BHP Billiton Ltd. (BHP), the world’s biggest mining company, sees international development of shale-gas resources continuing to trail the production boom in the U.S. in part because of a lack of infrastructure.
“The shale-gas revolution is unlikely to go global quickly,” Andrew Mackenzie, chief executive officer of the Melbourne-based company, said at the IHS CERAWeek energy conference in Houston today. “We are unlikely to see gas replace coal globally at the scale and pace seen here in the U.S.”
Hydraulic fracturing and horizontal drilling have unlocked deposits of oil and natural gas across the U.S., and drilling efficiency has helped boost rig yields to record volumes from the Permian in Texas to North Dakota’s Bakken play. The U.S. met 86 percent of its energy needs in the first 11 months of 2013, the highest level since 1986, data from the Energy Information Administration show.
Mackenzie, who said in an August interview he intended for BHP to be “one of the leaders in the shale gas and oil business,” took over as CEO after the company spent $20 billion on U.S. shale assets in 2011. BHP was forced to write down the value of shale assets a year later, prompting former CEO Marius Kloppers to waive his annual bonus.
BHP holds more than 1.5 million acres in the Eagle Ford Shale and the Permian in Texas, the Haynesville Shale of Louisiana and the Fayetteville Shale of Arkansas, according to a Dec. 10 presentation.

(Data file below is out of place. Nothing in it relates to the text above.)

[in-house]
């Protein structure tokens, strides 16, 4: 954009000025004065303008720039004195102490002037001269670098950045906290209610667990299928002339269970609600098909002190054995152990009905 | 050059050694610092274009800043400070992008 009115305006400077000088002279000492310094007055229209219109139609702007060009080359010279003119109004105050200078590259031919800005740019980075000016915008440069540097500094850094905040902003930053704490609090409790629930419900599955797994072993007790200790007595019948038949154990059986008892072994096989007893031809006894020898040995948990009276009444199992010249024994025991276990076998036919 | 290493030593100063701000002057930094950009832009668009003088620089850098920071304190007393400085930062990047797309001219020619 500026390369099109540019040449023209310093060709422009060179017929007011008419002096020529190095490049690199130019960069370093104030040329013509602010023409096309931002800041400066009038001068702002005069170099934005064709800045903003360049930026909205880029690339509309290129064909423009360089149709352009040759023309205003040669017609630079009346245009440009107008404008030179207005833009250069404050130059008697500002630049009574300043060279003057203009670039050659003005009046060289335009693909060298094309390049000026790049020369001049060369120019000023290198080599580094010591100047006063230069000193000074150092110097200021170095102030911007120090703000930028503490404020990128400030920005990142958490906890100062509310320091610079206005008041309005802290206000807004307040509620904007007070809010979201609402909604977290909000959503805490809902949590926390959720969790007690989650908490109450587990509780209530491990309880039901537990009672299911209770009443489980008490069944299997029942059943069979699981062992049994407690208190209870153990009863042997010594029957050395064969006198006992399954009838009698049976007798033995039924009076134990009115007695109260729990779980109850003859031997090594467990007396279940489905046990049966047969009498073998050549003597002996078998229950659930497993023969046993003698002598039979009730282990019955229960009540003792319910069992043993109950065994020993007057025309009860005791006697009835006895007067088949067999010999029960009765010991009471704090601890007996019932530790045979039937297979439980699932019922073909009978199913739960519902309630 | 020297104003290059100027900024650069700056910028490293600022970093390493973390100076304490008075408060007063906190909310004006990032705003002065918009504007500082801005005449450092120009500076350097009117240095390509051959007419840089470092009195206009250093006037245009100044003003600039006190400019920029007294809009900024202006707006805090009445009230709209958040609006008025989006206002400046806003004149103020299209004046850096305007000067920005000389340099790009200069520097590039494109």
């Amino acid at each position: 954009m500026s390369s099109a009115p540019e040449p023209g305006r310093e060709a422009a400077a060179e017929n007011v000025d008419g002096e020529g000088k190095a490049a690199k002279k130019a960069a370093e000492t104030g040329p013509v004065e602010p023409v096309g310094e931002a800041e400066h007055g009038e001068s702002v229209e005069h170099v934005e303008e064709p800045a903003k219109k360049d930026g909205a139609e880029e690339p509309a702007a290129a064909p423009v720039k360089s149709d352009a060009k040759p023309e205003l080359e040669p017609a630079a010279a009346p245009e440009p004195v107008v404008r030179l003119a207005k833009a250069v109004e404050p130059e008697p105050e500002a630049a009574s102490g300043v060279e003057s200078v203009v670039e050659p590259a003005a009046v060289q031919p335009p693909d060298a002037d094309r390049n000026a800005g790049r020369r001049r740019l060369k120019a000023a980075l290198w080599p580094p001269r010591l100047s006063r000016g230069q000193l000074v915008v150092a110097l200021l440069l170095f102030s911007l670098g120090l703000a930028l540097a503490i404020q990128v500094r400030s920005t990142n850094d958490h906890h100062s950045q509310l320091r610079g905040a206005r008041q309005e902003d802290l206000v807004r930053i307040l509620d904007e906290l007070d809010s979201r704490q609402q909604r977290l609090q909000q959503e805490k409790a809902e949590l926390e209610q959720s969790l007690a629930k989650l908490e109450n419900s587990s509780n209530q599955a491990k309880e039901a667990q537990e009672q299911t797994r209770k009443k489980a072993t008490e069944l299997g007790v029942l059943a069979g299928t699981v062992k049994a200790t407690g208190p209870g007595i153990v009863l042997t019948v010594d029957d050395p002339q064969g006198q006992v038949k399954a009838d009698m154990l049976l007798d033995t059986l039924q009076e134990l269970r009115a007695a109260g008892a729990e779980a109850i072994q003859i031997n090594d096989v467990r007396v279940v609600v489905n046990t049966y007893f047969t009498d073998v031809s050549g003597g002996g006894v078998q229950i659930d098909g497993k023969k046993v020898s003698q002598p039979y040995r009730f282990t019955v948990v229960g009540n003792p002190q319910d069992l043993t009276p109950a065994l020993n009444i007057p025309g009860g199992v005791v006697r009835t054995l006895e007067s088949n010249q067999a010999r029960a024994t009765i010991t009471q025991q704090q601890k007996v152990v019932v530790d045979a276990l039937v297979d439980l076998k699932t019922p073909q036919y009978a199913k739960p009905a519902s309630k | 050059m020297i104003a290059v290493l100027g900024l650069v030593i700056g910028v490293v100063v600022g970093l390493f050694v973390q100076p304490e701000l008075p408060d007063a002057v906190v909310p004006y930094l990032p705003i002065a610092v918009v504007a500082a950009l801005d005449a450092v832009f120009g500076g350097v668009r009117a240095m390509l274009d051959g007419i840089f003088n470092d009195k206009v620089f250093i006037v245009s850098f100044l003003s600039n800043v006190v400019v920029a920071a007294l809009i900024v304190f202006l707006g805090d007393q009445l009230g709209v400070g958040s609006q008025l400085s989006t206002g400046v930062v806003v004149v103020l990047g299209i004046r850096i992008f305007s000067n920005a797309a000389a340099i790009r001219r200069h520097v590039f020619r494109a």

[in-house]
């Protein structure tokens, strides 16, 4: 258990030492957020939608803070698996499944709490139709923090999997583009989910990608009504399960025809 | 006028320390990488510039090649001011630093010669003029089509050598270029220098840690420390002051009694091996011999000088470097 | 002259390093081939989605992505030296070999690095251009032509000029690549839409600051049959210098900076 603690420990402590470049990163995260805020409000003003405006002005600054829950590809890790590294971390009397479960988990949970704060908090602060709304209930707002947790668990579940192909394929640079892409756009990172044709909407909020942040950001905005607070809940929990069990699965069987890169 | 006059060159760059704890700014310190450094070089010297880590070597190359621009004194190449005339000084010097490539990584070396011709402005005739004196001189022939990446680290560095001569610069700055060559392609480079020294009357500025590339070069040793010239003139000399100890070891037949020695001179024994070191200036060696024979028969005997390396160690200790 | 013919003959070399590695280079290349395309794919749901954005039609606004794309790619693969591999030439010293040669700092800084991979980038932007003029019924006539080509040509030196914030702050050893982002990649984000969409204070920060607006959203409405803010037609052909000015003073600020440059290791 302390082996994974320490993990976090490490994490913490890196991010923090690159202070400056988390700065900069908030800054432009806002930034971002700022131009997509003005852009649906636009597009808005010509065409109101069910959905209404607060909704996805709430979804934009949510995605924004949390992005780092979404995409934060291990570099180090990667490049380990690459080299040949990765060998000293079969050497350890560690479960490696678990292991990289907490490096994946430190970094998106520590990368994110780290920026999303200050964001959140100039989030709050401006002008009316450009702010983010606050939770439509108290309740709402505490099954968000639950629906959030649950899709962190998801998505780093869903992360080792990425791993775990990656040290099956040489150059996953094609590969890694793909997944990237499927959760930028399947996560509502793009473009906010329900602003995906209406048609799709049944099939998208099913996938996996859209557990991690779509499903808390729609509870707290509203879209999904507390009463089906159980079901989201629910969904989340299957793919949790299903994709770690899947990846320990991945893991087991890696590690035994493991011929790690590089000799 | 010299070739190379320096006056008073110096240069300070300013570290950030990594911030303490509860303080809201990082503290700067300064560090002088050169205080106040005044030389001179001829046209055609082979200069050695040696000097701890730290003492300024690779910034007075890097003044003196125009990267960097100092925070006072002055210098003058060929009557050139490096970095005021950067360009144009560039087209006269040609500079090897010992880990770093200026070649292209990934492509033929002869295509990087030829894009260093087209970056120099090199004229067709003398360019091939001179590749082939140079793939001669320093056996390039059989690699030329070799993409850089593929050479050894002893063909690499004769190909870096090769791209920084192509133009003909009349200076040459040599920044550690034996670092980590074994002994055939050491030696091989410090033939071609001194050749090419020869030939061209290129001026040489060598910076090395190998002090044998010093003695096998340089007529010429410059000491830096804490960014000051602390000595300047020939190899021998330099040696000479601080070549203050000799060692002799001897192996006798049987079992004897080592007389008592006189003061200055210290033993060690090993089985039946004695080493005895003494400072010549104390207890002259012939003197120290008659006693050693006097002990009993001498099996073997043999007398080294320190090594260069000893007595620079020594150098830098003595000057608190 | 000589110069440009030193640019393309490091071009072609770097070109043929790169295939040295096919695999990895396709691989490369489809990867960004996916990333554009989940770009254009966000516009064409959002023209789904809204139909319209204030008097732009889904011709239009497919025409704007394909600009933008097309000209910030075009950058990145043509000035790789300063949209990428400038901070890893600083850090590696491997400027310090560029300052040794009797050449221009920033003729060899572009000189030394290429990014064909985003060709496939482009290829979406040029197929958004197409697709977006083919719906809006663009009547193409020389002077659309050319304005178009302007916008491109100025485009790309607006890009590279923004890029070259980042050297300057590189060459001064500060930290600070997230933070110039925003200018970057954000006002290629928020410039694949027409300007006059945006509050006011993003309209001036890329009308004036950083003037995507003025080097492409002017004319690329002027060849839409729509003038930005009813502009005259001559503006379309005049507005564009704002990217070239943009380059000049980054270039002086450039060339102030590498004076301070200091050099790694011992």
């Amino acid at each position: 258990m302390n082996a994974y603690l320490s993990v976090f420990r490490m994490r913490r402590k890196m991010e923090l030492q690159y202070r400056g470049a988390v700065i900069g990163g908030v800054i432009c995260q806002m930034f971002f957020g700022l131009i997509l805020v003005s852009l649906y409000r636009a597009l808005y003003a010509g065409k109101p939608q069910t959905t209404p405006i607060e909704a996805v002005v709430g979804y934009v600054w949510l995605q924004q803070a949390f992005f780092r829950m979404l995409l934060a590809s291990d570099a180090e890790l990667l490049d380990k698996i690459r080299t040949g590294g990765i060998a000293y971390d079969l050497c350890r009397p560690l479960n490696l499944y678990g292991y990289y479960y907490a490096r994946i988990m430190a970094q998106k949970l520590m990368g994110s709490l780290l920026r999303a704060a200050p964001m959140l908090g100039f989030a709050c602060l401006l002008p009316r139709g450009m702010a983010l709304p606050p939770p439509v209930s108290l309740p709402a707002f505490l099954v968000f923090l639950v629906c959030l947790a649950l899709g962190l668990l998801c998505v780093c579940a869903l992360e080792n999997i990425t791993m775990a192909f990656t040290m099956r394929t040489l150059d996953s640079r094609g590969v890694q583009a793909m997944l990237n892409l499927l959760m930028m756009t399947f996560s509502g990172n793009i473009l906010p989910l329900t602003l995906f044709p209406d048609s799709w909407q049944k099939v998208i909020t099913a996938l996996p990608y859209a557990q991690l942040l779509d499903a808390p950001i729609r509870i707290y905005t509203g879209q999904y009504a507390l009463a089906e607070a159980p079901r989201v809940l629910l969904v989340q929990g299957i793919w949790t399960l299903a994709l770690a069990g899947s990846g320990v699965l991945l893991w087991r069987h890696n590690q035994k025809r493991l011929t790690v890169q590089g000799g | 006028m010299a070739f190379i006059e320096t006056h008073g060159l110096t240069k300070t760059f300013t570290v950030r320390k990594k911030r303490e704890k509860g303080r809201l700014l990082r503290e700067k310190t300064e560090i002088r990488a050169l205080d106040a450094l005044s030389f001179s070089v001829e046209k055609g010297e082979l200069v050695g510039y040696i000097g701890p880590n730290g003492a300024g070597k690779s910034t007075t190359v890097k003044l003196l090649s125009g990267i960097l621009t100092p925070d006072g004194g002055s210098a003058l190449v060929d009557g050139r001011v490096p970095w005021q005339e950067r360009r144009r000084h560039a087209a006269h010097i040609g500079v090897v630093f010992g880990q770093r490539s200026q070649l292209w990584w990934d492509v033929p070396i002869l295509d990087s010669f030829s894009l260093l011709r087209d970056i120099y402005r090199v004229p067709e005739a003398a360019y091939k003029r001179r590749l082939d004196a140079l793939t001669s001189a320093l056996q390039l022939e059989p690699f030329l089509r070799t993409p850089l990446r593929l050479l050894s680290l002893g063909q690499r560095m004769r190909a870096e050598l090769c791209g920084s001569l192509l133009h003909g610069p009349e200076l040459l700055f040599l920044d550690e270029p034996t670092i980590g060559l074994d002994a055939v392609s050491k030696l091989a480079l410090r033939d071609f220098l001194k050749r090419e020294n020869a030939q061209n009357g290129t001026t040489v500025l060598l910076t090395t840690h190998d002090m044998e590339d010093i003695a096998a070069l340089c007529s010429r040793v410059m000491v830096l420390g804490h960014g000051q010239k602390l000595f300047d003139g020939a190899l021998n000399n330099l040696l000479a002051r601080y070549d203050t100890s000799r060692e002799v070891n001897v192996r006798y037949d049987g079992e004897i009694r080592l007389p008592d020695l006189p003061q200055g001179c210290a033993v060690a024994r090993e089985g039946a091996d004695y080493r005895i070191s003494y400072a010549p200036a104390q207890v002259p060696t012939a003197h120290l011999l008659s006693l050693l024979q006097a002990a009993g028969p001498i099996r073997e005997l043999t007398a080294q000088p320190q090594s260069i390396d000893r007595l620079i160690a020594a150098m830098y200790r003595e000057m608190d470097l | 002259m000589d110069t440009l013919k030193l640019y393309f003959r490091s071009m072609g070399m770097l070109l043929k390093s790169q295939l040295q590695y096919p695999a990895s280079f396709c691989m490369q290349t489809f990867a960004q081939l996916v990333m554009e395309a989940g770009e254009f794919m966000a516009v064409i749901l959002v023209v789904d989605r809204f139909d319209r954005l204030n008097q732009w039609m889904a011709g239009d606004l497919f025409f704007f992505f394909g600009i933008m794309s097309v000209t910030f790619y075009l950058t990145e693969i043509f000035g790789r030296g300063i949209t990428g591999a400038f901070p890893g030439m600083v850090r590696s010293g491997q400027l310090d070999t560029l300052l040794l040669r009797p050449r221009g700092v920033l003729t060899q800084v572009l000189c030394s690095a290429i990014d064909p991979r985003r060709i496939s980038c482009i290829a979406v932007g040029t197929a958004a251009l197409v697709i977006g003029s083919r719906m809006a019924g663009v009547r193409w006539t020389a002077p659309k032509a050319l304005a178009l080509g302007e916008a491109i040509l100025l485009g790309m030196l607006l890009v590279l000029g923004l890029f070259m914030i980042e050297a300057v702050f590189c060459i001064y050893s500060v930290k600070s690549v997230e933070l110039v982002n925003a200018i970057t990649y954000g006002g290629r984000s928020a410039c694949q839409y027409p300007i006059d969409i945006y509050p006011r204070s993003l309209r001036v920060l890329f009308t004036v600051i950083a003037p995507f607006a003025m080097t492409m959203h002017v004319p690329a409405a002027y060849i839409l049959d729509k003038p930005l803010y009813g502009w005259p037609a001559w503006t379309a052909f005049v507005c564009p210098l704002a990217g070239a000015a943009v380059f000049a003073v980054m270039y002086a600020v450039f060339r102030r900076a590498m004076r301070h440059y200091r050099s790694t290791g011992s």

The U.S. holds the world’s second-largest amount of recoverable shale oil and the fourth-largest of shale gas, according to the EIA. Russia, China and Argentina are also rich in shale oil. China, Argentina and Algeria have the largest technically recoverable shale-gas resources.
About 20 countries are working on some form of shale exploration or development, Tim Probert, strategic adviser to Halliburton Co. (HAL:US)’s CEO, said in an interview at the conference.
“The development of international shales has proceeded at a slower rate than many have thought,” Probert said.
It’s more likely that other countries will develop their shale assets to the scale of a single U.S. basin, such as the Bakken Shale, rather than reach the size of the U.S. shale gas industry in total, said Probert, whose company is the world’s second-largest provider of oilfield services.
Too many unknown factors make it “impossible to forecast” when the rest of the world will catch up to U.S. shale development, Mackenzie said in an interview after his presentation.
“You don’t have anything like the complex gathering and distribution systems” that exist in the U.S, he said. “It’s kind of tough to think how you could transport that to a part of the world which has not had a gas industry before.”
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